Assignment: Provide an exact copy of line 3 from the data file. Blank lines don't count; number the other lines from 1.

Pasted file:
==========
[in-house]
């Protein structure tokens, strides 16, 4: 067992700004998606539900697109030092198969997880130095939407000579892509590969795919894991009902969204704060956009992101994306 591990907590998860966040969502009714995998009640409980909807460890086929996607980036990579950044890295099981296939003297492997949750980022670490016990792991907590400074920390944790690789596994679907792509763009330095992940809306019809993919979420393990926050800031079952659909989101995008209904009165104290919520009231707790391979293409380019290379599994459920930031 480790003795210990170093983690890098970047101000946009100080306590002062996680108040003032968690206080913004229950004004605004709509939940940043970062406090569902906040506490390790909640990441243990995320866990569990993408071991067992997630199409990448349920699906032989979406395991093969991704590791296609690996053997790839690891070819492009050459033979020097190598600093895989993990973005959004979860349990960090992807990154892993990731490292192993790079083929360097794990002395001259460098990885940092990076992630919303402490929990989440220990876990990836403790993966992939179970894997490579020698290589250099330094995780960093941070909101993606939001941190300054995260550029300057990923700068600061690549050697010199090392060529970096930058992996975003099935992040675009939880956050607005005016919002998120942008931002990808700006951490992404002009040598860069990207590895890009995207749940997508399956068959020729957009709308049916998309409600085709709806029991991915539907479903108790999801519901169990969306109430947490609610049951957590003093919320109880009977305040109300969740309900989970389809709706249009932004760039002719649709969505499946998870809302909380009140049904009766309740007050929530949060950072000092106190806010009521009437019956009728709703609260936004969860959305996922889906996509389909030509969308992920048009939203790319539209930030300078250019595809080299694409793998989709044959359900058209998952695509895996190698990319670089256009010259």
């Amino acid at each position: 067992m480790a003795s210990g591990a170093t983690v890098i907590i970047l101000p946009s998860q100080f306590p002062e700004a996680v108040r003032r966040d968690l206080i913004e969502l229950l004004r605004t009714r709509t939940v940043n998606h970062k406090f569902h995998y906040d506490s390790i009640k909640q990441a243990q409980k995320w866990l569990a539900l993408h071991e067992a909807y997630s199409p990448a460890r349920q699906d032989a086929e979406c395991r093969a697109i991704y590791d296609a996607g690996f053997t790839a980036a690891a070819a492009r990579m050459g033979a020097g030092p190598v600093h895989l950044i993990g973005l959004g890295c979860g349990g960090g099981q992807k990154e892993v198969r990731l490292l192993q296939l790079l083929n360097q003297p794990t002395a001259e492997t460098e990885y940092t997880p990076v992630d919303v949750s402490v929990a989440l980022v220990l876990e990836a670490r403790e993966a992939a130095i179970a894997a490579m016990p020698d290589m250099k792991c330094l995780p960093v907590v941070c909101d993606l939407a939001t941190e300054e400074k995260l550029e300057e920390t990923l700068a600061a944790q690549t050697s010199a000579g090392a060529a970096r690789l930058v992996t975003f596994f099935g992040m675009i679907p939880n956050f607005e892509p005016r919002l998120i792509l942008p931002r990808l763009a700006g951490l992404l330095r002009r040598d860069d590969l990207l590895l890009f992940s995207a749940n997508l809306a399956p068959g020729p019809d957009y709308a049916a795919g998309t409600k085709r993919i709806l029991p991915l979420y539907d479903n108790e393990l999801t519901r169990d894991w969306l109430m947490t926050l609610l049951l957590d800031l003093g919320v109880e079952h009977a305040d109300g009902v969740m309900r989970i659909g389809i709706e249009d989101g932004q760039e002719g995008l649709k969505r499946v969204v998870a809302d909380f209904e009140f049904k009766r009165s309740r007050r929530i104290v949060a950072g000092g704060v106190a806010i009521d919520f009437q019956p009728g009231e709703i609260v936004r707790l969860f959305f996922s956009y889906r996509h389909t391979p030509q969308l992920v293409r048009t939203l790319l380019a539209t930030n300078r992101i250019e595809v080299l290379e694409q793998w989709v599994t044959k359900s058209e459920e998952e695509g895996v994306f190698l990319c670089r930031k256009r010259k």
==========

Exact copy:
């Amino acid at each position: 067992m480790a003795s210990g591990a170093t983690v890098i907590i970047l101000p946009s998860q100080f306590p002062e700004a996680v108040r003032r966040d968690l206080i913004e969502l229950l004004r605004t009714r709509t939940v940043n998606h970062k406090f569902h995998y906040d506490s390790i009640k909640q990441a243990q409980k995320w866990l569990a539900l993408h071991e067992a909807y997630s199409p990448a460890r349920q699906d032989a086929e979406c395991r093969a697109i991704y590791d296609a996607g690996f053997t790839a980036a690891a070819a492009r990579m050459g033979a020097g030092p190598v600093h895989l950044i993990g973005l959004g890295c979860g349990g960090g099981q992807k990154e892993v198969r990731l490292l192993q296939l790079l083929n360097q003297p794990t002395a001259e492997t460098e990885y940092t997880p990076v992630d919303v949750s402490v929990a989440l980022v220990l876990e990836a670490r403790e993966a992939a130095i179970a894997a490579m016990p020698d290589m250099k792991c330094l995780p960093v907590v941070c909101d993606l939407a939001t941190e300054e400074k995260l550029e300057e920390t990923l700068a600061a944790q690549t050697s010199a000579g090392a060529a970096r690789l930058v992996t975003f596994f099935g992040m675009i679907p939880n956050f607005e892509p005016r919002l998120i792509l942008p931002r990808l763009a700006g951490l992404l330095r002009r040598d860069d590969l990207l590895l890009f992940s995207a749940n997508l809306a399956p068959g020729p019809d957009y709308a049916a795919g998309t409600k085709r993919i709806l029991p991915l979420y539907d479903n108790e393990l999801t519901r169990d894991w969306l109430m947490t926050l609610l049951l957590d800031l003093g919320v109880e079952h009977a305040d109300g009902v969740m309900r989970i659909g389809i709706e249009d989101g932004q760039e002719g995008l649709k969505r499946v969204v998870a809302d909380f209904e009140f049904k009766r009165s309740r007050r929530i104290v949060a950072g000092g704060v106190a806010i009521d919520f009437q019956p009728g009231e709703i609260v936004r707790l969860f959305f996922s956009y889906r996509h389909t391979p030509q969308l992920v293409r048009t939203l790319l380019a539209t930030n300078r992101i250019e595809v080299l290379e694409q793998w989709v599994t044959k359900s058209e459920e998952e695509g895996v994306f190698l990319c670089r930031k256009r010259k």